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Who's working only fixed price contracts?

Hello, community,


I've been an Upwork member for a long time now, and I'm a big fan of how securely you get paid on hourly contracts, but I am thinking of switching to fixed-price contracts, simply because I feel like that would push a little more to be more time efficient, since hourly pay is kinda not pushing you in that direction, (working slow makes yo get paid more). The huge problem with fixed contracts is how to estimate the price of a project, if anyone has any tips?

About my personal experience: After working with one client for over a year we decided we can switch to a fixed-price contract, and I did my first project as a fixed project, but it was kind of slower than hourly, a lot of stuff that wasn't planned came out, but my client was understanding and we could add new milestones, or change the price of a milestone, but still I thought that I worked a little more than I got paid for.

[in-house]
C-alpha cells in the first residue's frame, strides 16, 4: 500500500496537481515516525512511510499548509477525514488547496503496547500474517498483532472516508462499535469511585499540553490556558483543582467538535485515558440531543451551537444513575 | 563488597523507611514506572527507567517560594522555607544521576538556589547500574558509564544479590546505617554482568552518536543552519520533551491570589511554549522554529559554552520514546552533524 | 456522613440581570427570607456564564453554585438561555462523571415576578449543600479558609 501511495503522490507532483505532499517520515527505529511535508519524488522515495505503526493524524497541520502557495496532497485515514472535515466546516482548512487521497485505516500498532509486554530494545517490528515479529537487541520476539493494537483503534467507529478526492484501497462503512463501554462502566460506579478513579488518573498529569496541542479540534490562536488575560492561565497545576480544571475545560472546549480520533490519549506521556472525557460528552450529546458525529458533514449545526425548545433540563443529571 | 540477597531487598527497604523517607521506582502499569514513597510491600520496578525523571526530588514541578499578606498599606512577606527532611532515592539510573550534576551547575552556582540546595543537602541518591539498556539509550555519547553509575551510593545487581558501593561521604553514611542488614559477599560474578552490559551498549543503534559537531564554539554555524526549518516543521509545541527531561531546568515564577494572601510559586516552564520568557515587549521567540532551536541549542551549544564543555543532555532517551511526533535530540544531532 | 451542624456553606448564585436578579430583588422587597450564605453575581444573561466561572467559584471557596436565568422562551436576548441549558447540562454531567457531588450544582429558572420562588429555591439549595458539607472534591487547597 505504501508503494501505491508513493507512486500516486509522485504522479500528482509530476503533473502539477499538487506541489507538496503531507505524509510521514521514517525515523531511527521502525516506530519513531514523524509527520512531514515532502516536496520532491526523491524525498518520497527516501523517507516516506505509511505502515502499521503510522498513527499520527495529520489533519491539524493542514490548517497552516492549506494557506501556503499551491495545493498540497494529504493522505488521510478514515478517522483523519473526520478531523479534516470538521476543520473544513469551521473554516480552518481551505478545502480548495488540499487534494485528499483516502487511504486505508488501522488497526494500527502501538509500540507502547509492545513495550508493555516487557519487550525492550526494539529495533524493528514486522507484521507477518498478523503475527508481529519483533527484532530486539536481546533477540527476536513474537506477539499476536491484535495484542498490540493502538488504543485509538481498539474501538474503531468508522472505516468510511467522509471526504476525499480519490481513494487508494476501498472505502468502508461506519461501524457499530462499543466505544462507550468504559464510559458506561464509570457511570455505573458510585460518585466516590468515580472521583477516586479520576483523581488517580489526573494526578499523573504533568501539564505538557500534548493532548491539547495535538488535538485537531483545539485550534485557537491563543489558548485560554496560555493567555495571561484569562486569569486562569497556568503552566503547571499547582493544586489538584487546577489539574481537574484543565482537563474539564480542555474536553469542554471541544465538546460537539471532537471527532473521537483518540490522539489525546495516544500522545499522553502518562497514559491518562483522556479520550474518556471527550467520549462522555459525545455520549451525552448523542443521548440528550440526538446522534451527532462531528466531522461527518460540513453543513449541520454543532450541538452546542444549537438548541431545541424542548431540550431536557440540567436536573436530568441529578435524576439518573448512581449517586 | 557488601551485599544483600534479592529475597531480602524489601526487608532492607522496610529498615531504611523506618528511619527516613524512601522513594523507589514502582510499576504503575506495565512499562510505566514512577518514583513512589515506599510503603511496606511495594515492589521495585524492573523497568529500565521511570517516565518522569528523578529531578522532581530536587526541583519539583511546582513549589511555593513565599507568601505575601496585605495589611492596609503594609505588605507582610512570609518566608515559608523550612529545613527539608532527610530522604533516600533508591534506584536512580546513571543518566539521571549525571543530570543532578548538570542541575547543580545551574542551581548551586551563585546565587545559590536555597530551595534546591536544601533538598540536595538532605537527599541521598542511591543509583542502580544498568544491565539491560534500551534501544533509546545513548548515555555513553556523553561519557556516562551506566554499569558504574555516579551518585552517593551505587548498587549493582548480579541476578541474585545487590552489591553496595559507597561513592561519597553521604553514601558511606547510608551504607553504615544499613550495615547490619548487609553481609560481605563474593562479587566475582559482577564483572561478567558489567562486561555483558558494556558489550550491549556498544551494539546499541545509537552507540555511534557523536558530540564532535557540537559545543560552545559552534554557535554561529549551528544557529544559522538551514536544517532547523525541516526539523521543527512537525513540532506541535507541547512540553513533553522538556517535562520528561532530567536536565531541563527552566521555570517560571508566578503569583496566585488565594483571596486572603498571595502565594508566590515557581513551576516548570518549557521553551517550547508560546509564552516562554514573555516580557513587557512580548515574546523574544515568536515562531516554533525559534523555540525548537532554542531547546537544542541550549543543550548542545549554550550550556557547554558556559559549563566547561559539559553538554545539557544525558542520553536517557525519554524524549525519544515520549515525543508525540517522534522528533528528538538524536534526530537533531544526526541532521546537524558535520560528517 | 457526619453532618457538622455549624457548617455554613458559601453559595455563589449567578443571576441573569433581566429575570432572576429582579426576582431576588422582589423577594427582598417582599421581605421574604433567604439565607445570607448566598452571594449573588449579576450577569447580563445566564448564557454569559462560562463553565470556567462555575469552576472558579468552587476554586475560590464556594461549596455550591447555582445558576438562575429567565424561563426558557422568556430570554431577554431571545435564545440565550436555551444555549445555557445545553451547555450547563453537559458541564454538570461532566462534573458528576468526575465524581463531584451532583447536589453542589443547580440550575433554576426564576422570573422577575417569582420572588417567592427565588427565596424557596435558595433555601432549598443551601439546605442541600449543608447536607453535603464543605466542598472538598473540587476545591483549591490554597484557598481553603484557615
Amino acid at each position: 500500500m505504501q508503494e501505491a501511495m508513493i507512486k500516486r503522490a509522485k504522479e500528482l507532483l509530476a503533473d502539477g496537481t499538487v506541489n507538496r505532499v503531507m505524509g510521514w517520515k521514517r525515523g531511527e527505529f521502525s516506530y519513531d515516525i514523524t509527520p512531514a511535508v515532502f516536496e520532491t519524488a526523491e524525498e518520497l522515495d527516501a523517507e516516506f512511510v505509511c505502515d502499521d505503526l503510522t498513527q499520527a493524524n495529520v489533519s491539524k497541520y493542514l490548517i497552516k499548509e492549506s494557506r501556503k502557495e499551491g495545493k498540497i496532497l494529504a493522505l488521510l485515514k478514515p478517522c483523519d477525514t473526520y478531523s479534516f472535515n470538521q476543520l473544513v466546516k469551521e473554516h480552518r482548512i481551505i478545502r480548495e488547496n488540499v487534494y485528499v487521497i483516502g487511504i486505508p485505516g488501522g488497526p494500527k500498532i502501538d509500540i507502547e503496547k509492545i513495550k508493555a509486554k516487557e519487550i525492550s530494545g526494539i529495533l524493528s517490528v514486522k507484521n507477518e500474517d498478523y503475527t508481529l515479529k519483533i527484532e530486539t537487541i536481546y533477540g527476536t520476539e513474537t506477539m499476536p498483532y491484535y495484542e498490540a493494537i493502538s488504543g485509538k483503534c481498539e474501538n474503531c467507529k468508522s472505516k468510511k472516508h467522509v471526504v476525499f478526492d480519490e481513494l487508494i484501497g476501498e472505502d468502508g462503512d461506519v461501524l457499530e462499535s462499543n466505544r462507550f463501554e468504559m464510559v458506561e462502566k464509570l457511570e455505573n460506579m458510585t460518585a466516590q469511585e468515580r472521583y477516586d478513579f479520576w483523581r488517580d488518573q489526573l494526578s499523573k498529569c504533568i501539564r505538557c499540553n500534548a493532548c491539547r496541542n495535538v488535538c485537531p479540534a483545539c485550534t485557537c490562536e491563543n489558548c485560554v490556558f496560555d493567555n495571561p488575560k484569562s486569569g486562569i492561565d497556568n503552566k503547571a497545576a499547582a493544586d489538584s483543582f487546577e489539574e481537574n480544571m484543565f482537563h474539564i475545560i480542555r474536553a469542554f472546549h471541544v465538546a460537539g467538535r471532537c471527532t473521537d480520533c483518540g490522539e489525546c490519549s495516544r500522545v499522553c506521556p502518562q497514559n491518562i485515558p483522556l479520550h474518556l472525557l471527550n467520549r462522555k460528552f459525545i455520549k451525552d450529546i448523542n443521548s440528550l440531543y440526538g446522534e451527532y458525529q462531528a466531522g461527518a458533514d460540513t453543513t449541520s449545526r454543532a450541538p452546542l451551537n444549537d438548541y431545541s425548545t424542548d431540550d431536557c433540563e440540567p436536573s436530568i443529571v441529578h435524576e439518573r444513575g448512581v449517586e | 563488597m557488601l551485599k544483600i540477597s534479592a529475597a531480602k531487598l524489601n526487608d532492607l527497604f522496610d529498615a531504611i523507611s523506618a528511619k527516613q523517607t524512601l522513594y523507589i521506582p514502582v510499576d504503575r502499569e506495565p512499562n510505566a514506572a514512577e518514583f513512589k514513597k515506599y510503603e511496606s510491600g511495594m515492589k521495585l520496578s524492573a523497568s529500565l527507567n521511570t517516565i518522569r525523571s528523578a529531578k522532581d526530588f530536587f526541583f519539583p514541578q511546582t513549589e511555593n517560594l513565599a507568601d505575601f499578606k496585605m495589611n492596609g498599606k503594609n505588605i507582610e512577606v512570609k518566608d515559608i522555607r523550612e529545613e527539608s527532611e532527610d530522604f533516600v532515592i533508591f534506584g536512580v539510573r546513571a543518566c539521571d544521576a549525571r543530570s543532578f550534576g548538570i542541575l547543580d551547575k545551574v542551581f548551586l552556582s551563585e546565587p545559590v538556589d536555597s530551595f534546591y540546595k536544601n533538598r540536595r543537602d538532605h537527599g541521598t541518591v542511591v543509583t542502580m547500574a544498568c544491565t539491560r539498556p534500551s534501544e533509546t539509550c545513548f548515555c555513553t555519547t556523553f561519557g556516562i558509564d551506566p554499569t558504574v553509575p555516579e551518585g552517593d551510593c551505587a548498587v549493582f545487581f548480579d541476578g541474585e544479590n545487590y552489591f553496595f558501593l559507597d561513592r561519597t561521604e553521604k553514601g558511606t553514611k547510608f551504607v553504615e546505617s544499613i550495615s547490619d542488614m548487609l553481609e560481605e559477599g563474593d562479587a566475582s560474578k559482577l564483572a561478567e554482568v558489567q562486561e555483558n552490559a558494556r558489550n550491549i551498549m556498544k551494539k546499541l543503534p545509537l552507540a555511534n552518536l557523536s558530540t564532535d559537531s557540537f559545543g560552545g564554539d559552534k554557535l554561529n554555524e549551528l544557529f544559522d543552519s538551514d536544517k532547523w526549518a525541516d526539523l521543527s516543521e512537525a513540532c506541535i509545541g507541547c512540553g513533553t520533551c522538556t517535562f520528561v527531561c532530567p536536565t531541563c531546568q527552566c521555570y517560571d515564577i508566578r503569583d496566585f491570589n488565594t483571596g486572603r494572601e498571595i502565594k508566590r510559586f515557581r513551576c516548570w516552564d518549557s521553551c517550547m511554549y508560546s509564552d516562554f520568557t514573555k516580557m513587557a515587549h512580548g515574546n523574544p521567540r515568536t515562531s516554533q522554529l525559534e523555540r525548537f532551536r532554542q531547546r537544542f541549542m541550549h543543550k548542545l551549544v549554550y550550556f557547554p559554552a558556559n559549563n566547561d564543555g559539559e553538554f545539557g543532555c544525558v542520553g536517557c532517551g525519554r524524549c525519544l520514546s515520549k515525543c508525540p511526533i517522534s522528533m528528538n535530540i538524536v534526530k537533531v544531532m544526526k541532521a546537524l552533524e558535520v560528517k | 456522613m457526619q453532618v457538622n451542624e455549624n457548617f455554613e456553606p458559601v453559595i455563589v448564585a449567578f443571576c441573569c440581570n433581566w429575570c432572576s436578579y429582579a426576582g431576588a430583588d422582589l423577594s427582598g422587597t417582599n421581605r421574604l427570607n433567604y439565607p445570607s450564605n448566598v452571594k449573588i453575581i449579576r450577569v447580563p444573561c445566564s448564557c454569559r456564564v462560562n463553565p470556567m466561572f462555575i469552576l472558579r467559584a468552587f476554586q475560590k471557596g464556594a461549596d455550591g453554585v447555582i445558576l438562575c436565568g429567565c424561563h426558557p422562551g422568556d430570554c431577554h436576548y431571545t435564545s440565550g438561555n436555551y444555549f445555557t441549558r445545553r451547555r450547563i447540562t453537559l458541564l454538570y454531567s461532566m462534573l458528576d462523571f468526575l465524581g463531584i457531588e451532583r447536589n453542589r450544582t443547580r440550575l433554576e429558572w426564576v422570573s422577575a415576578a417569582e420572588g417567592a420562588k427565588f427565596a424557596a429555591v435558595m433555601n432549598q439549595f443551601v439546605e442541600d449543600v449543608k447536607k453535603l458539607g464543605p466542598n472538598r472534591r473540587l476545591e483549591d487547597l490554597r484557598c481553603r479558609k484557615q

Well, really any thought would be appreciated on this subject.


Community Member

You have to gauge and guesstimate the workload required, to achieve specific goals set  by the client.

And you have to establish boundaries, a set of provisions, required to remain within the budget; meaning, that one of them not being met, or the scope of work going outside the set limits, will merit a new milestone or a bonus, or a per hour surcharge for the extra work.


This requires more communication with the client or a very precise and well-spoken, adequate counterpart, who knows the project well and has a good insight into your sphere of expertise. 

Otherwise, unreasonably high expectations or question to the justifiability of the surcharges may arise, with lack of trust putting a dent into your professional relationship with the client.


Therefore, I would suggest your client proposing an example milestone, specifying how much he/she thinks it is worth and what he deems qualifying for a result; with a set of exact, measurable points, which you have to reach.

If those are adequate, you may proceed, if not – you’re better off sticking to an hourly contract. The middle road would be asking the client questions, until you produce such a milestone, but this alone could easily become grounds to bill him/her for hourly work... 

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